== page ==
GeneralCase Report

Myxedema Psychosis in a Patient With Undiagnosed Hashimoto Thyroiditis

Matthew M. Mavroson, DO; Nirav Patel, DO; and Eleonora Akker, DO
Notes and Affiliations
Notes and Affiliations

Received: August 7, 2016

Accepted: August 30, 2016

Published: January 1, 2017

J Osteopath Med; 117(1): 50-54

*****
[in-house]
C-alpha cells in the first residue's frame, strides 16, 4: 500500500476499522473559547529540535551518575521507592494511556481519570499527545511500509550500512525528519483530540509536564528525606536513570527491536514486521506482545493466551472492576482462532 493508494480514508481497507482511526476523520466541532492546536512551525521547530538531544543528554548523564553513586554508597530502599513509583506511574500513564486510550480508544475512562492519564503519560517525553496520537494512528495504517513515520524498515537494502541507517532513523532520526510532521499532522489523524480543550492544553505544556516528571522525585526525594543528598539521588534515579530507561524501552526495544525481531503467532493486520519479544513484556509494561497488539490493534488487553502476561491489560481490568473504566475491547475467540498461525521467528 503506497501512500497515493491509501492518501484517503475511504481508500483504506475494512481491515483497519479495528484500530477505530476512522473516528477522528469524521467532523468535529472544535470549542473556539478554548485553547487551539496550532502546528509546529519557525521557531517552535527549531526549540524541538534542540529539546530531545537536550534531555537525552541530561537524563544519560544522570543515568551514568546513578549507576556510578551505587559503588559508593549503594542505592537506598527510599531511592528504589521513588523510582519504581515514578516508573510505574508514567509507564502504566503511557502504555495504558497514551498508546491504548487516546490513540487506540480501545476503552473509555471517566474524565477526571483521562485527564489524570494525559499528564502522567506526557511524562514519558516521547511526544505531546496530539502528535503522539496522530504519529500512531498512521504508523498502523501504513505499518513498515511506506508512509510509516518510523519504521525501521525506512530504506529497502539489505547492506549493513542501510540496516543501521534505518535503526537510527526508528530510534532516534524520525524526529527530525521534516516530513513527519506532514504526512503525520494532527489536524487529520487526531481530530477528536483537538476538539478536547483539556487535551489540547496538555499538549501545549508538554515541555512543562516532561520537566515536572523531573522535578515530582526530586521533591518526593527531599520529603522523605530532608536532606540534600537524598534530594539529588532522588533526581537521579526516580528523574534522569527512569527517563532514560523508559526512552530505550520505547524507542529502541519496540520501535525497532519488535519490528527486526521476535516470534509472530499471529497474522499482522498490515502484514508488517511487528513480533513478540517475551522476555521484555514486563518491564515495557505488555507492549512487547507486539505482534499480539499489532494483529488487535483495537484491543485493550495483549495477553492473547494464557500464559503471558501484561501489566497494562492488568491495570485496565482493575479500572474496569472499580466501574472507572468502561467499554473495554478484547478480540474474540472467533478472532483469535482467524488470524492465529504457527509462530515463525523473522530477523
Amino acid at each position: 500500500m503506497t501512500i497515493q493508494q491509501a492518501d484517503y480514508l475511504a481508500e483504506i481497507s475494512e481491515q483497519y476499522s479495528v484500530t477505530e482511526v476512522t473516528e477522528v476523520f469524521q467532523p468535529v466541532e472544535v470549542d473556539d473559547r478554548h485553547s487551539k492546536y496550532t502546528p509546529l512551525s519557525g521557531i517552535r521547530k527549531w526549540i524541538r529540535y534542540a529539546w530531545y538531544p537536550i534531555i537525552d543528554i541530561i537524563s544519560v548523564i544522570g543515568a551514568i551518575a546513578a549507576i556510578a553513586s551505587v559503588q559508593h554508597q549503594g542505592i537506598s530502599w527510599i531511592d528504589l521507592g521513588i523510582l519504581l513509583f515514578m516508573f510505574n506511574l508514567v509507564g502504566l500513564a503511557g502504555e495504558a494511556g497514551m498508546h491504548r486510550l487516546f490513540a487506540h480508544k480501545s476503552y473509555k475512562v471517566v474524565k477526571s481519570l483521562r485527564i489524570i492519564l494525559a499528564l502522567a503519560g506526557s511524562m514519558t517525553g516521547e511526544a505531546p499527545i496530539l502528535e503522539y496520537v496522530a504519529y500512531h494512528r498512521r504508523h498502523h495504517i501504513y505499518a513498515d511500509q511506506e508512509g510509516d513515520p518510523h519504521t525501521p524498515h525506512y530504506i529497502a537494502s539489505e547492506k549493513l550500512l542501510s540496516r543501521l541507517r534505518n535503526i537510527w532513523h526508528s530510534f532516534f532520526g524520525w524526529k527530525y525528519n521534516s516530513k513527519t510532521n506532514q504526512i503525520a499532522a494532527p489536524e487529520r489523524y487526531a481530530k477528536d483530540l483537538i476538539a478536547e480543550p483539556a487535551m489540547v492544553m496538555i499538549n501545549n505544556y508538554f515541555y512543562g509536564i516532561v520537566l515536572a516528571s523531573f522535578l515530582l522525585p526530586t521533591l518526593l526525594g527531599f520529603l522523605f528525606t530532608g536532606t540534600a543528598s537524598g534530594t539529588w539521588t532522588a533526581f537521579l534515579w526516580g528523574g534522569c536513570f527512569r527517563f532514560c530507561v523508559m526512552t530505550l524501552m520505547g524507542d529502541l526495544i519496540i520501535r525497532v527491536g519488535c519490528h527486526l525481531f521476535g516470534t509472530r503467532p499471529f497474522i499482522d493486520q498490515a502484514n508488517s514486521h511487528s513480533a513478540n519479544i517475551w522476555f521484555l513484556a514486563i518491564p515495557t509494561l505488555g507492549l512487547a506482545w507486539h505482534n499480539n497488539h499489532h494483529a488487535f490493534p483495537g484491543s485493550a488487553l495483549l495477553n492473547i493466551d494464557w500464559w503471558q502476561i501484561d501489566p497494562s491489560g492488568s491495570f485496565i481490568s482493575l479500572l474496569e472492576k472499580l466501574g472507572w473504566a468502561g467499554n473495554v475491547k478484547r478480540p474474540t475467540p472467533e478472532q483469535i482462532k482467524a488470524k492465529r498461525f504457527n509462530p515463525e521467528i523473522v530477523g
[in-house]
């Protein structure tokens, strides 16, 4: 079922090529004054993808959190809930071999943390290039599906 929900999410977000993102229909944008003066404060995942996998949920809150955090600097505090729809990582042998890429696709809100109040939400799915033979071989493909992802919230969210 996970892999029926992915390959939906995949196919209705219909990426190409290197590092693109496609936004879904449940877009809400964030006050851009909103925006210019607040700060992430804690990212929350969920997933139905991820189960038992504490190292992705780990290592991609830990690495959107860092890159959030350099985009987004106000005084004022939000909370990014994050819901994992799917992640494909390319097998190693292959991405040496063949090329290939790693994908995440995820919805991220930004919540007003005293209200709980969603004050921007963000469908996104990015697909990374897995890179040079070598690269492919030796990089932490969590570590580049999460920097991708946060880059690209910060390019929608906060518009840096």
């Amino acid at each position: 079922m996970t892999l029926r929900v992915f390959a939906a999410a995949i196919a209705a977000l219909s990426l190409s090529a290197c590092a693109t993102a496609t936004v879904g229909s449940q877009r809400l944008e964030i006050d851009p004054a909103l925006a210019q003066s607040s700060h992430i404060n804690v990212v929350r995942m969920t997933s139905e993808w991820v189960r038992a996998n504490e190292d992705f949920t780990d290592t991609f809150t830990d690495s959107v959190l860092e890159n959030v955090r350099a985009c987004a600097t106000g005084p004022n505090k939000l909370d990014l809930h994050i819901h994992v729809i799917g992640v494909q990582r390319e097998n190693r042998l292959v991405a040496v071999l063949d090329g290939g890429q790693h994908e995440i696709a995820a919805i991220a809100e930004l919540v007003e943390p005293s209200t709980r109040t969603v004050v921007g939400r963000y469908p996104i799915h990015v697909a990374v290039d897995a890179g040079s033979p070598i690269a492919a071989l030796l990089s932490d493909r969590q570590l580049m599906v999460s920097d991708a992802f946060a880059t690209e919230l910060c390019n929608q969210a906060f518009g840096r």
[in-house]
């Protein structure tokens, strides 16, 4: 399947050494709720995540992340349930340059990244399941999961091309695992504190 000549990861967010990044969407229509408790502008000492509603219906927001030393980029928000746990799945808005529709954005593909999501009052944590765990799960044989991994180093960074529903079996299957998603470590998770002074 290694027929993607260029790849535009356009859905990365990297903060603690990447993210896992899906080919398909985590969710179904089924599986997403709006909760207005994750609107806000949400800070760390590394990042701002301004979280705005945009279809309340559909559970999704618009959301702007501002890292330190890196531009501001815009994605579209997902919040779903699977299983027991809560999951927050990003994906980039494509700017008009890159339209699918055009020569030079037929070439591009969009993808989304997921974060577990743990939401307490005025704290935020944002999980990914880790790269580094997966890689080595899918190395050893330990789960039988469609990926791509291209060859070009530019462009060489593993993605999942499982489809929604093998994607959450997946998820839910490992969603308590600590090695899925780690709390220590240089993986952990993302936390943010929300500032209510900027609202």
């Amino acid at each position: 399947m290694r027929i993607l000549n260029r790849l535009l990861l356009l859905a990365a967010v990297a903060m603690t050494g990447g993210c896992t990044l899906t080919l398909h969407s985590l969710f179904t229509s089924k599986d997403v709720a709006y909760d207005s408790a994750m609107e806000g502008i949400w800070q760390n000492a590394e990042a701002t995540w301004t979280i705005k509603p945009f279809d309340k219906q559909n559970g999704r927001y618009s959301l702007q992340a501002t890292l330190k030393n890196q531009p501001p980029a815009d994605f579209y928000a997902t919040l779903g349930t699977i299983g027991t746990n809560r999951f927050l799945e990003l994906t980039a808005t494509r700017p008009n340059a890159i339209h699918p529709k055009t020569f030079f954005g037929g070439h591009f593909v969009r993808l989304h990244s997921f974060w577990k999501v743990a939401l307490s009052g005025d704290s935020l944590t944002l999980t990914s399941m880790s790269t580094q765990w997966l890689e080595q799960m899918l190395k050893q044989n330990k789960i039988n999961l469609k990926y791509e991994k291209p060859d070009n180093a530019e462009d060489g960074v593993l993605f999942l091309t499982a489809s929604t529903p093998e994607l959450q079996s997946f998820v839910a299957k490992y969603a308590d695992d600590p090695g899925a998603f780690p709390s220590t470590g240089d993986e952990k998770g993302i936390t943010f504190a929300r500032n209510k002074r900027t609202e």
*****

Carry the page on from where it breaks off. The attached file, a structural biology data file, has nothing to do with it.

Myxedema psychosis is uncommon in patients with primary hypothyroidism. Most often, this disease state can be found in patients with Hashimoto thyroiditis or after total thyroidectomy. Chronic hypothyroidism can lead to an insidious onset of psychiatric symptoms in patients, such as dementia, delirium, psychosis, hallucinations, and coma. A 31 year old man with an unremarkable medical history was brought to the psychiatric emergency department for new-onset aggression, paranoid behavior, and hallucinations for 4 days. Initial test results showed a thyroid-stimulating hormone level of 306.0 mIU/L and a free thyroxin level of 0.24 ng/dL. No other clinical or laboratory abnormalities were found. A diagnosis of myxedema psychosis was established, and the patient was treated with tapering doses of intravenous hydrocortisone and 0.1 mg of intravenous levothyroxine daily. On hospital day 3, his mental status began to improve, and he was discharged on day 4. Myxedema psychosis is rarely the initial presenting symptom of hypothyroidism, especially in the absence of other abnormal clinical or laboratory findings.

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